The shelf life of grade-A pasteurized milk has increased from 7 days to 15 days with an innovative packaging solution by Agrindus, an agribusiness company located in Sao Carlos, Brazil, as per phys.org. This was achieved by incorporating silver-based nanoparticles with bactericidal, antimicrobial and self-sterilizing properties into the rigid plastic bottles used as packaging for the milk. The technology was developed by Nanox, also located in Sao Carlos. Supported by FAPESP's Innovative Research in Small Business (PIPE) program, the nanotechnology company is a spinoff from the Center for Research and Development of Functional Materials (CDFM), one of the Research, Innovation and Dissemination Centers (RIDCs) supported by Sao Paulo Research Foundation (FAPESP).
"We already knew use of our antimicrobial and bactericidal material in rigid or flexible plastic food packaging improves conservation and extends shelf life. So we decided to test it in the polyethylene used to bottle grade A fresh milk in Brazil. The result was that we more than doubled the product's shelf life solely by adding the material to the packaging, without mixing any additives with the milk," said the Nanox CEO, Luiz Pagotto Simoes. According to Simoes, the microparticles are included as a powder in the polyethylene preform that is used to make plastic bottles by blow or injection molding. The microparticles are inert, so there is no risk of their detaching from the packaging and coming into contact with the milk.
Tests of the material's effectiveness in extending the shelf life of fresh milk were performed for a year by Agrindus, Nanox and independent laboratories. "Only after shelf life extension had been certified did we decide to bring the material to market," Simoes said.
In addition to Agrindus, the material is also being tested by two other dairies that distribute fresh milk in plastic bottles in Sao Paulo and Minas Gerais and by dairies in the Brazilian southern region that sell fresh milk in flexible plastic packaging.
"In milk bags, the material is capable of extending shelf life from 4-10 days," he said.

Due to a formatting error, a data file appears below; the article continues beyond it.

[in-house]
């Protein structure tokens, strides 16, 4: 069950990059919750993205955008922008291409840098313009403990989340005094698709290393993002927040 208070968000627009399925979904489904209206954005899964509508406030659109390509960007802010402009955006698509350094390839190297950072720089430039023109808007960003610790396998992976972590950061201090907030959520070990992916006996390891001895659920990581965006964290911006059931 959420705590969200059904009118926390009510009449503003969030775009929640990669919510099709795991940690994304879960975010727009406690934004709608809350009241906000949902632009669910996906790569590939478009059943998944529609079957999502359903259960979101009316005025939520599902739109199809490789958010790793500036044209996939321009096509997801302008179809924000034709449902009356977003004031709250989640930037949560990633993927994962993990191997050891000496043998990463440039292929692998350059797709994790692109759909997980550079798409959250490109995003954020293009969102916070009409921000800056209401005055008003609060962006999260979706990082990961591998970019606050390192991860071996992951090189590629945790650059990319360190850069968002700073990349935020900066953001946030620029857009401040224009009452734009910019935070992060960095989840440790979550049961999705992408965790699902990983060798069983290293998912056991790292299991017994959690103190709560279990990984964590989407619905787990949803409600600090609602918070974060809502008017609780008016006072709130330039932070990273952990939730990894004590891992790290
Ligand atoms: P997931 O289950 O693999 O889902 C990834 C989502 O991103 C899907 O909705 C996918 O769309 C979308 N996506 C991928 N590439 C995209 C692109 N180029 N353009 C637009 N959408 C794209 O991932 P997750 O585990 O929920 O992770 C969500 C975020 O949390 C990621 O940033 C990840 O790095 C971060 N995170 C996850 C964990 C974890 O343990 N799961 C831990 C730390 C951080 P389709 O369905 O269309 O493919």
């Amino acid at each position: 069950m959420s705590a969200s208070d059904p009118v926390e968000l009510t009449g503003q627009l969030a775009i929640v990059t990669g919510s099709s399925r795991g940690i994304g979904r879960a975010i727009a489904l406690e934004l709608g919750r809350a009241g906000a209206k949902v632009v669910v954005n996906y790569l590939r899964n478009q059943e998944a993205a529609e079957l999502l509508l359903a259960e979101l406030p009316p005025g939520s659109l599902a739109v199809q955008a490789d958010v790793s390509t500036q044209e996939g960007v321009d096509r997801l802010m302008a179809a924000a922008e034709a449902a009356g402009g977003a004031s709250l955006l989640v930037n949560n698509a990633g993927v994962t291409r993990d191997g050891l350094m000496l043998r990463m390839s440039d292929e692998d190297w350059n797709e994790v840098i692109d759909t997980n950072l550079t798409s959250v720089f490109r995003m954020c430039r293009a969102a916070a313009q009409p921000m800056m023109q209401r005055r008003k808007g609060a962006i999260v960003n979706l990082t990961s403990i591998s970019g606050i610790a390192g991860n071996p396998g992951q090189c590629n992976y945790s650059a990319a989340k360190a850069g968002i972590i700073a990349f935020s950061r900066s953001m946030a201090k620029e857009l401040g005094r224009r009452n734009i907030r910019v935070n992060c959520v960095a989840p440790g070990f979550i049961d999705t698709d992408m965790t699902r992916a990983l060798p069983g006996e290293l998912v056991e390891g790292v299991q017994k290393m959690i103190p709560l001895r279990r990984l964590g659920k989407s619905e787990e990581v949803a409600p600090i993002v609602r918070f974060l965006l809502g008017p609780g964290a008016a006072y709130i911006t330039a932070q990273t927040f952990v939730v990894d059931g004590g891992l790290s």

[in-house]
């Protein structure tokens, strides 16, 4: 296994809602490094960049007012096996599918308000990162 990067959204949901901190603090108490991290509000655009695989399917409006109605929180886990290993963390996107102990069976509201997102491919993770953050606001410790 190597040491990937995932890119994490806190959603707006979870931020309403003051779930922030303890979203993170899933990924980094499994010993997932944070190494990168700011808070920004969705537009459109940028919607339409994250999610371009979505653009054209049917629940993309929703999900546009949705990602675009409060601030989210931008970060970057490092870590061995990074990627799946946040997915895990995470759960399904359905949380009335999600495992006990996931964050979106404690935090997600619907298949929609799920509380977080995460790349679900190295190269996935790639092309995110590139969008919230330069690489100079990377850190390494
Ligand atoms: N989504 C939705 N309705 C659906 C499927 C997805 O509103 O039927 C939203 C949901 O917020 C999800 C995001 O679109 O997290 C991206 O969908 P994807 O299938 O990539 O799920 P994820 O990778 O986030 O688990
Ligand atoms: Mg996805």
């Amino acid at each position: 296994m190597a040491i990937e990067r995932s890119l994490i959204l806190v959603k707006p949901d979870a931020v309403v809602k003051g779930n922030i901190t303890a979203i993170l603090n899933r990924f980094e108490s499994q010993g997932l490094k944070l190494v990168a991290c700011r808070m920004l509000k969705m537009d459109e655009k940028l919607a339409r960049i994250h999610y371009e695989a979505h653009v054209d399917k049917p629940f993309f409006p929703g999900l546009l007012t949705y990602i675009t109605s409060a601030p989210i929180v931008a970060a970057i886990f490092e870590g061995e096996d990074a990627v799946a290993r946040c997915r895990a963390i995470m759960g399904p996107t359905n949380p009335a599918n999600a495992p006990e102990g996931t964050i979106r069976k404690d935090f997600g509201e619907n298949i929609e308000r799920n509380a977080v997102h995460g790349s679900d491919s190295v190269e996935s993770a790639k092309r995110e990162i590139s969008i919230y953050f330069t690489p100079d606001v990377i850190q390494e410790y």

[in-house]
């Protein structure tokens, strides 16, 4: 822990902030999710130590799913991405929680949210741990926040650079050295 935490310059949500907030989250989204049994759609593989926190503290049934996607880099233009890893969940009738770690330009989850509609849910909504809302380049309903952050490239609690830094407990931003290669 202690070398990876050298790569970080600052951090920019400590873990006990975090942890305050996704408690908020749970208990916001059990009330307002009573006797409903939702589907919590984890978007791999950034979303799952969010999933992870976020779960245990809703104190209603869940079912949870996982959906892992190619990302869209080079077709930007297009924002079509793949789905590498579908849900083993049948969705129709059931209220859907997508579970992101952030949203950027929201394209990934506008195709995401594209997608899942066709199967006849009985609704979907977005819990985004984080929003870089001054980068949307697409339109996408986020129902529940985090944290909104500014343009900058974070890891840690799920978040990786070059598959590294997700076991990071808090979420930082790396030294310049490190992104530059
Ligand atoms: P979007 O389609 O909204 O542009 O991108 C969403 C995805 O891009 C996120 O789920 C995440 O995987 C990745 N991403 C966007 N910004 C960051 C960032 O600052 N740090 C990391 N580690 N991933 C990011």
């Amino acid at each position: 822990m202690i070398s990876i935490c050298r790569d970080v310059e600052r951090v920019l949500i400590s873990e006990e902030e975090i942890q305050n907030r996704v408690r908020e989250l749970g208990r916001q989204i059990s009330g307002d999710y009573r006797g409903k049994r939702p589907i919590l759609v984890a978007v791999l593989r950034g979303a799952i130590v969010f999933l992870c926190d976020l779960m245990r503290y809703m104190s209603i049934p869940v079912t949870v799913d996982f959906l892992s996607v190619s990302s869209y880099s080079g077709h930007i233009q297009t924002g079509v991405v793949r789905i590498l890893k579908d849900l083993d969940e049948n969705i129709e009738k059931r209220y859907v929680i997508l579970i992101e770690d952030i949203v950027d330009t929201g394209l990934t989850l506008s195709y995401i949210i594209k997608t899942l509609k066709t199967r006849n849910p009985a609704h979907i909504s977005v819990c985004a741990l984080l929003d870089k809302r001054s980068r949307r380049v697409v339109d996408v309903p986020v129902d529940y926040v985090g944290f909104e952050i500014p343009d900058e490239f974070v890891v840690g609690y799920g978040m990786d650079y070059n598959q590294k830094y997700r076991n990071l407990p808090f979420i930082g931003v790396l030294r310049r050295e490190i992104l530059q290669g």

Nanox plans to market the product in Europe and the United States, where much larger volumes of fresh milk are consumed than in Brazil.
The kind of milk most consumed in Brazil is ultra-high temperature (UHT), or "long life" milk, which is sterilized at temperatures ranging from 130℃ to 150℃ for two to four seconds to kill most of the bacterial spores. Unopened UHT milk has a shelf life of up to four months at room temperature. Whole milk, known as grade A in Brazil, is pasteurized at much lower temperatures by the farmer and requires refrigeration. "Doubling the shelf life of whole milk translates into significant benefits in terms of logistics, storage, quality and food safety," Simoes said, adding, "The combination of silver particles with a ceramic matrix produces synergistic effects. Silver has bactericidal properties, and while silica doesn't, it boosts those of the silver and helps control the release of silver particles to kill bacteria."
The core of the technology consists of coating ceramic particles made of silica with silver nanoparticles. The silver nanoparticles bond with the ceramic matrix to form a micrometre scale composite with bactericidal properties.
Completed in April 2016, the BIO4MAP project is now bringing a new type of sustainable food packaging to the market. The consortium promises a significant increase in shelf life for fresh pasta and cheese, a cost 25% lower than alternatives, and an environmental and carbon footprint reduced by up to 29%. The newly developed packaging material consists at least 75% of raw materials from renewable sources. It includes different layers of bioplastics - PLA, PVOH and adhesives - and a wax coating produced from olive leaves. It is easy to recycle, presents excellent mechanical properties, is biodegradable and protects its content from oxygen and humidity, thereby preventing the development of bacteria and fungi. The project, which had a budget of EUR 1.5 million, was coordinated by AIMPLAS - a research technology centre located in Spain with 25 years of experience in plastics research and development. 'The role of AIMPLAS in this project, besides coordinating it, has been focused on developing the biodegradable and oxygen-barrier material needed to comply with the final requirements of the food to be packaged, as well as being the responsible of processing the new materials developed to obtain the new multilayer packaging,' Nuria Lopez, main Researcher at AIMPLAS, explained.
Brought together, the materials contained in the BIO4MAP's packaging have a carbon footprint that is 57% lower than that of materials traditionally use to pack cheese and fresh pasta. PLA boasts excellent mechanical properties and ease of recycling, whilst PVOH is a good gas barrier with water solubility: it disappears in the washing process, allowing PLA to be properly isolated and recycled. A wax coating processed by project partner Fraunhofer covers the external layer of the packaging, providing water vapour barrier and improving the flexibility of PLA. All these materials are joined by a new generation of biodegradable adhesives, which is one of the main innovations brought by BIO4MAP. While these materials were already commercially available, their processing as a co-extrudate into a multilayer laminate had yet to be achieved.